15 Best Illuminati Comics to Read After Doctor Strange 2

Everything that we’ve speculated on for the past few months has finally been confirmed with the final trailer for Doctor Strange in the Multiverse of Madness – the Illuminati will make their MCU debut as a group in the movie. Over the years in the comics, the Illuminati have joined, disbanded, and changed members, despite having some constants there. 

One thing is for sure, though – their existence had major implications on Marvel Comics and will certainly have the same effect on the MCU. If you want to learn more about the secret superhero group, don’t worry – we got you covered. Here are the 15 best Illuminati comics to read after (or before) Doctor Strange 2. The list is not ranked but chronologically ordered.

New Avengers #7 (July 2005)

I’m opening the list with the most obvious choice – the first comic book issue where the Illuminati ever appeared. The New Avengers #7 came out in July 2005 and brought us back to a secret meeting between the Illuminati members – Iron Man, Namor the Submariner, Mr. Fantastic, Black Bolt, Professor X, and Doctor Strange, respectively.

Although the group was revealed in the comics for the first time here, the idea was that they have actually operated in secrecy for years. This particular meeting happened when the super-intelligent group discussed the emergence of the Sentry, aka Richard Reynolds – one of the most powerful humanoid characters ever in the Marvel Universe.

As time went by, in later issues and Illuminati appearances, we learned more and more about the group, and how Tony Stark founded it, as well as why they kept it a secret. Still, it was the first time that we’ve seen them all together, and it was an epic comic book issue, in my opinion.

Incredible Hulk Vol. 2 #91 (January 2006)

Not long after we’ve first seen the Illuminati in the comics, we saw how powerful and influential such a group can be. In Incredible Hulk Vol. 2 #91, issued in January 2006, they aren’t necessarily the primary characters, but their actions had huge consequences later in Marvel Comics.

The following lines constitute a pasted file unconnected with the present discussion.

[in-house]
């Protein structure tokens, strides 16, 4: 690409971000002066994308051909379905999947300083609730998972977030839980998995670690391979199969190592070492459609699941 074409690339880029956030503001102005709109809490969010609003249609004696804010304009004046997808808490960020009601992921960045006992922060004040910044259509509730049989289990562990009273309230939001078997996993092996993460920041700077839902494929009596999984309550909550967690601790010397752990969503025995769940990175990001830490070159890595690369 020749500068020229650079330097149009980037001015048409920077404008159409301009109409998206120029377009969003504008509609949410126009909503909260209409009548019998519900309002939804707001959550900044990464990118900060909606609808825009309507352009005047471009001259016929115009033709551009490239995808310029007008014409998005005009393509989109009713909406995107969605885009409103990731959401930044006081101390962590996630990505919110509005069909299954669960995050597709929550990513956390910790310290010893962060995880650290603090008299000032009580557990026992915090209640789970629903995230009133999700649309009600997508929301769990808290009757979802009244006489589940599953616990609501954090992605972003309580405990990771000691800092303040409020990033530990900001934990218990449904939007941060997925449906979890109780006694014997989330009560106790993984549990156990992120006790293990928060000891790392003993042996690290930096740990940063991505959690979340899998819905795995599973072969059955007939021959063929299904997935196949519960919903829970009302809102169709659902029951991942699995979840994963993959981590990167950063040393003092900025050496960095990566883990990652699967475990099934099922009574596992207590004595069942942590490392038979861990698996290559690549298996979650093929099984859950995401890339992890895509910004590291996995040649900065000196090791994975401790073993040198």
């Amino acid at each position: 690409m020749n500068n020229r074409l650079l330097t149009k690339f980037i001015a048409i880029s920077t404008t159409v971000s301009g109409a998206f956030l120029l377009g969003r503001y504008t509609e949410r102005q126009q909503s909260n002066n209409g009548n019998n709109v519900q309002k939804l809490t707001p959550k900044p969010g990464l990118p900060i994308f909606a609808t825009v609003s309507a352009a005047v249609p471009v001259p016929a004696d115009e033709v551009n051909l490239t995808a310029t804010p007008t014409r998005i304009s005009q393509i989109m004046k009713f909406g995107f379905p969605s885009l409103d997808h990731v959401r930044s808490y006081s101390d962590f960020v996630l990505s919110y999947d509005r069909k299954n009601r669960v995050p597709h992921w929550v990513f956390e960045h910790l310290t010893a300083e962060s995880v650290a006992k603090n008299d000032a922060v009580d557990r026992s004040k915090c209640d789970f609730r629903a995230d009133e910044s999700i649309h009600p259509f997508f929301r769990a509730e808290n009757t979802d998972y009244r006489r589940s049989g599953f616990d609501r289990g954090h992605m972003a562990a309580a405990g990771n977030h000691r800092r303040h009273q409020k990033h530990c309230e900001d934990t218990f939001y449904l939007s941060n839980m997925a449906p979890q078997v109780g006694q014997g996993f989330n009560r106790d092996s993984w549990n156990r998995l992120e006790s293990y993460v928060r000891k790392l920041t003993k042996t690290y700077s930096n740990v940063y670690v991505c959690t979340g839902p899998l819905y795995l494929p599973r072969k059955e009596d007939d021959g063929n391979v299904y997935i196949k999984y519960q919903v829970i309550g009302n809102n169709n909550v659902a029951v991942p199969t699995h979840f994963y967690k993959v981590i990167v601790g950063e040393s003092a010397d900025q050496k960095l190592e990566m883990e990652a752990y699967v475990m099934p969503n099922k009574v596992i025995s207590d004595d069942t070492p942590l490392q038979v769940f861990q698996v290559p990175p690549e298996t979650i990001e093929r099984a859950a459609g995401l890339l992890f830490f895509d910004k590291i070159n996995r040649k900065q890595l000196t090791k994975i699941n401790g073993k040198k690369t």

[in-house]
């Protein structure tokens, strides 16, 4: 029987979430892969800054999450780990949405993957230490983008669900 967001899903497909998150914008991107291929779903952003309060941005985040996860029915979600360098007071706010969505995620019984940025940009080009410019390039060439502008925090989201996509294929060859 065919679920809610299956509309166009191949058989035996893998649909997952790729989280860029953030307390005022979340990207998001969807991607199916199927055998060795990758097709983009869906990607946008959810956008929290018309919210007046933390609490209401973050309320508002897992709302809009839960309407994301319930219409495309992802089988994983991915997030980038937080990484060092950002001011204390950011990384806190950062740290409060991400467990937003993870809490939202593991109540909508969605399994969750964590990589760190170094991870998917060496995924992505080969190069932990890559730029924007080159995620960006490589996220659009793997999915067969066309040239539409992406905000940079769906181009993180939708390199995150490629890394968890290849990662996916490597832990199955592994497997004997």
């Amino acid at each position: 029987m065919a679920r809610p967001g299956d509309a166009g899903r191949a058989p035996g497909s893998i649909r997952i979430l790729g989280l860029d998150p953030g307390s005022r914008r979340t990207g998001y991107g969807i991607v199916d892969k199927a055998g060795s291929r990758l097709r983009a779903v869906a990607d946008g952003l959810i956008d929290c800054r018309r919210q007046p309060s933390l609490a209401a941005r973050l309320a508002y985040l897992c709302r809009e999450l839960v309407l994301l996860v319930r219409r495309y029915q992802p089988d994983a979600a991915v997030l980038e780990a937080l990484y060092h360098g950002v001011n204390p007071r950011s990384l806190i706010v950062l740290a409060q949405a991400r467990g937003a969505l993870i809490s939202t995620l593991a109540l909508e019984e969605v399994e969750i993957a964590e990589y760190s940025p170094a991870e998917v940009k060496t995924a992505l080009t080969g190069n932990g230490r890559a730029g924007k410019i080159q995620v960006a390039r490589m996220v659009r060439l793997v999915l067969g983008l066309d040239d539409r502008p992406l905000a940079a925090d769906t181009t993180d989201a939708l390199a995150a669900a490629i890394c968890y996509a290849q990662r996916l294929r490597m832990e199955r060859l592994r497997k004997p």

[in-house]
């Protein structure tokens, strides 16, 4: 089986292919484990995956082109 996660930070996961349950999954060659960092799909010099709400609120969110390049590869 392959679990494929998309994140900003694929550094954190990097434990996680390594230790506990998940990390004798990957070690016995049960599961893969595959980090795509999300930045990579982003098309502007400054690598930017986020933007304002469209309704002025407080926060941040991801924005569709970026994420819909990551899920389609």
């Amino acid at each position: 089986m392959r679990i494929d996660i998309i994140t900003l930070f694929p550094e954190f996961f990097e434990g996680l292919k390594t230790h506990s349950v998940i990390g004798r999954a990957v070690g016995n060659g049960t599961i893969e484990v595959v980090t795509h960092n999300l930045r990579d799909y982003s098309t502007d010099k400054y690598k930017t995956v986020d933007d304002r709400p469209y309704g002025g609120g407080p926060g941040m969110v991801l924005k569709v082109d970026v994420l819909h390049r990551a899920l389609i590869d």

The Hulk was in a space shuttle, battling Godseye. However, instead of returning to Earth, he receives a message from the Illuminati – who have arbitrarily decided to banish Bruce Banner from Earth for the safety of the planet.

The shuttle’s engines turned on, sending Banner into deep space. An enraged Hulk ended up on Sakaar, a distant planet where he became a champion and a legend and even started a family. His time on Sakaar is encapsulated in the Planet Hulk storyline, probably the best Hulk storyline ever created.

The Illuminati’s decision to banish Hulk also had major consequences when he got back to Earth, but I’ll get to that in a moment.

New Avengers: Illuminati #1 (December 2006)

The New Avengers: Illuminati #1 came out in December 2006 as a part of an awesome six-issue storyline revolving around the secret superhero group. Many call this issue the best Illuminati comic book ever. In my opinion, it’s not THE best, but certainly in the top three.

We learn more about the Illuminati group’s origins and background, as well as the way they operate. We also learn that Black Panther was offered a seat at the Illuminati table, but T’Challa refused to be a part of the group – at least at that moment – because he believed that such a group could only lead to a disaster.

Black Panther thought that they would not take long to overstep their intended duties, and eventually, many things he warned them about turned out to be true.

Civil War #6 (January 2007)

The Civil War event was as epic of a storyline as any other that Marvel Comics had created so far. However, it was one of the first times where we saw how dangerous a group as powerful as the Illuminati could be. It was the first time we’ve seen them take different sides, disagree, or simply not get involved in a situation that they could’ve ended before it really started.

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Doctor Strange chose not to get involved in the conflict, even though he had the power to end it with a single spell – a decision he later expressed regret about. At the same time, Iron Man and Mr. Fantastic led the pro-registration group and worked closely with S.H.I.E.L.D., whereas Black Bolt and his Inhumans didn’t take sides in the Civil War but waged their Cold War upon the US.

Namor the Submariner eventually helped Captain America’s team in the final battle. Although the MCU’s Civil War is behind us, some of the actions the Illuminati members have made here could certainly be used as an inspiration for how the conflict between the Illuminati members in the MCU could go.

New Avengers: Illuminati #2 (February 2007)

New Avengers: Illuminati #2 came out in February 2007 and is still my favorite Illuminati issue to this date. It showed all the implications of having such a powerful, super-intelligent group on Earth and how their actions can be more than they have bargained for.

In this issue, Mr. Fantastic reveals that he had found and collected the entire Infinity Gauntlet after discovering that the Stones (or Gems, as they are called in the comics) actually talk to one another in some way, regardless of how far apart in the universe they are.